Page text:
Death and Danger in D&D

My earlier post brought up the topic of danger and lethality in the game. Something you really can’t run nowadays is the oldschool lethal dungeon crawl or the kind of thing you see in videogames. Players really have too much attachment to their character and D&D doesn’t have the “save game” feature that lets regular games ramp up the difficulty.

A very important piece of DM advice is that should never be afraid to kill off player characters. There is a thin line between expecting to survive, and knowing you’ll survive. The moment your players realise that they cannot be killed, the danger level drops and the game becomes that much more dull. Danger is fun.

Asked what they enjoyed the most, my own players each discuss the time their own character almost got killed. The time the cleric was possessed by a ghost, which turned out to be a pacifist: but he didn’t know that, and that’s what made it exciting for him. The time the rogue was almost killed by an ambush when everyone else was two full rounds away. The sorcerer’s player still talks about the time his previous fighter character was almost beaten to a pulp by a door.

When you win fights as frequently as D&D characters do, what’s truly exciting is not the next assured victory, but those rare incidences of true danger.

Comments (5)

Steve (September 26th, 2007)


No fear == No fun

Obligatory mini story - After failing to solve the mystery and keeping the trolls from attacking town, our party watched the sacking of the town from the top of a nearby hill… Big troll army vs puny party and townsfolk - we “knew” the GM didn’t believe in protecting players, we’d be creamed. Me, I was the druid; what did I care if the trolls win one once in a while;-)

Ben (November 26th, 2007)

I have no qualms about killing players off. I put them in risky situations, and many of the choices available lead to their death. I don’t recommend the approach for inexperienced DMs, or DMs with new players. But when your group has been playing together for 5 years, you gotta spice it up. A great example of a dangerous quest is the games Namesake. Make a dungeon, fill it with monsters, through a dragon at the end. Dragons, especially in my experience — Red, Blue, Silver, and Gold — are incredibly dangerous opponents. But don’t take it overboard either. Rarely if ever put your players in a situation they can’t win. Every encounter should have at least a 45-50% chance of the players winning, otherwise its fun for no one. The onlytime I had a wholesale player slaughter is when they tried to siege Sigil, and ran into Our Goddess, the Lady of Pain

True necromancer (December 5th, 2007)


Chaos (May 21st, 2008)

The guys I usually play with have been playing together for quite a while, so we’re pretty open with campaigns. The players are aware that the DM very well may kill someone off, sometimes just to prove a point.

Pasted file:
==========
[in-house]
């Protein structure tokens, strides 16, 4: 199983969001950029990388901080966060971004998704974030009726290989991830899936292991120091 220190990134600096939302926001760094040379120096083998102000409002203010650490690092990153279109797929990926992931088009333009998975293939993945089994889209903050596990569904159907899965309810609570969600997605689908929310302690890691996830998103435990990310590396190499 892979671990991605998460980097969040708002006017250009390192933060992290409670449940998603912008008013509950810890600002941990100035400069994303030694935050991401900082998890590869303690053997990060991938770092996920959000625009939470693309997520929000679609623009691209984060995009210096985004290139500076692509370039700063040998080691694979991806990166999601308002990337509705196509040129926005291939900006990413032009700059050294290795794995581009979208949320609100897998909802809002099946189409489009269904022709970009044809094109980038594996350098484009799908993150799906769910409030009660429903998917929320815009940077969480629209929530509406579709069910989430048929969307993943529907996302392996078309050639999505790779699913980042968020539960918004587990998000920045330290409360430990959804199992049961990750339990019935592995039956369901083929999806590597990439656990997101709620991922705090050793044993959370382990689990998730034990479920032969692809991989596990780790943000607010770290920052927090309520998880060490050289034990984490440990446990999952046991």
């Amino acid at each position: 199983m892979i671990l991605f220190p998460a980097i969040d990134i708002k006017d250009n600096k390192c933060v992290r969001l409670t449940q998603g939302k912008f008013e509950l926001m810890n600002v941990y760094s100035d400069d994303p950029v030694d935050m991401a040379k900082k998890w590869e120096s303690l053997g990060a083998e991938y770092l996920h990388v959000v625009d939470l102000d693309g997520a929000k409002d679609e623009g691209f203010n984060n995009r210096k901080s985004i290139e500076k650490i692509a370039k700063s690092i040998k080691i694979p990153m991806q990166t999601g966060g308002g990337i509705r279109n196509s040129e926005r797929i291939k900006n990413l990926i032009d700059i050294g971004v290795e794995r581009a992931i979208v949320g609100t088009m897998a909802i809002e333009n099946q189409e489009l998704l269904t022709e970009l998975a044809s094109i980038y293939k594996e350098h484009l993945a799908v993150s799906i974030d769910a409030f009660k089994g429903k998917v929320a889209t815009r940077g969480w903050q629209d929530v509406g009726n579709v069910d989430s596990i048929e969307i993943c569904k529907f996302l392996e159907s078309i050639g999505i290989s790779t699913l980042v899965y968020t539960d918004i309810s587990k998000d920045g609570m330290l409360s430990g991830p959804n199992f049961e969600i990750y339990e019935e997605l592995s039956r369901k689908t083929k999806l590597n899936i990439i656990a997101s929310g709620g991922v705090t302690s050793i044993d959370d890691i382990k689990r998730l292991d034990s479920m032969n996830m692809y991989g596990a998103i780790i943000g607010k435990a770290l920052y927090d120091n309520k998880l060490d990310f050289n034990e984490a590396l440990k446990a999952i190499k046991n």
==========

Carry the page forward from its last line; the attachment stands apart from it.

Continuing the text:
My favorite example: The players were taking on a particularly powerful Evil Humanoid NPC, leveled as a weapon master. The players didn’t bother planning the encounter, and just threw themselves at him, even after the DM recommended against it (tried to drop suggestions in game). The NPC killed off 2 of the 6 players, left 1 at -10, and another unconsious. The players were much more careful after that.

Quicksilver (August 27th, 2009)

A true 45-50% chance means you lose a group every 1-2 fights and you can’t have a campaign like that. If its truly 50%, then they all die half the time. I understand that you may have been going for the “make it look like theirs 50% chance to survive”, and i’ll just assume that’s what you were going for.

As i run games, i too like to make it so that the players have to think in order to survive. Recently in my BESM game the characters tried attacking a cyclops that was ripping a structural girder off a crashed ship they decided to make a base. They knew it was there (pulling something out of the ground) before they went into what was just going to be a cave but they didn’t want to make it their home base until they found out it had a portal jacker inside (it could tap into other portals to utilize them for short periods of time). The poor cyclops wasn’t going to end up doing too much damage to the ship before leaving it alone, as all it wanted to do was get a fancy new metal spear out of the deal, but the party felt it too risky as it was making them nervous. One of them lucked out and found an emergency disposal device in the armory (the equivalent of a sci-fi thermite grenade) and used it on the cyclops, not realizing it had immunity to heat already (something they could’ve deduced from the fact it was surviving wave after wave of death throes that lash at the land they were currently on). They nearly killed themselves in that one. I thought it was hilarious, they learned a little from it. Them “I want to look over the ridge-line to cast/throw/shoot something at it”, Me “Well you can tell you’ll be making defensive rolls to survive the waves of heat coming off the thermite grenade, as you put just a little bit of your hand over the edge and it begins to blister immediately as you reflexively pull back”. Dumb cyclops was just looking for a meal out of it by that point, since he only spotted the one guy who approached to talk with him (he got a really low spot).

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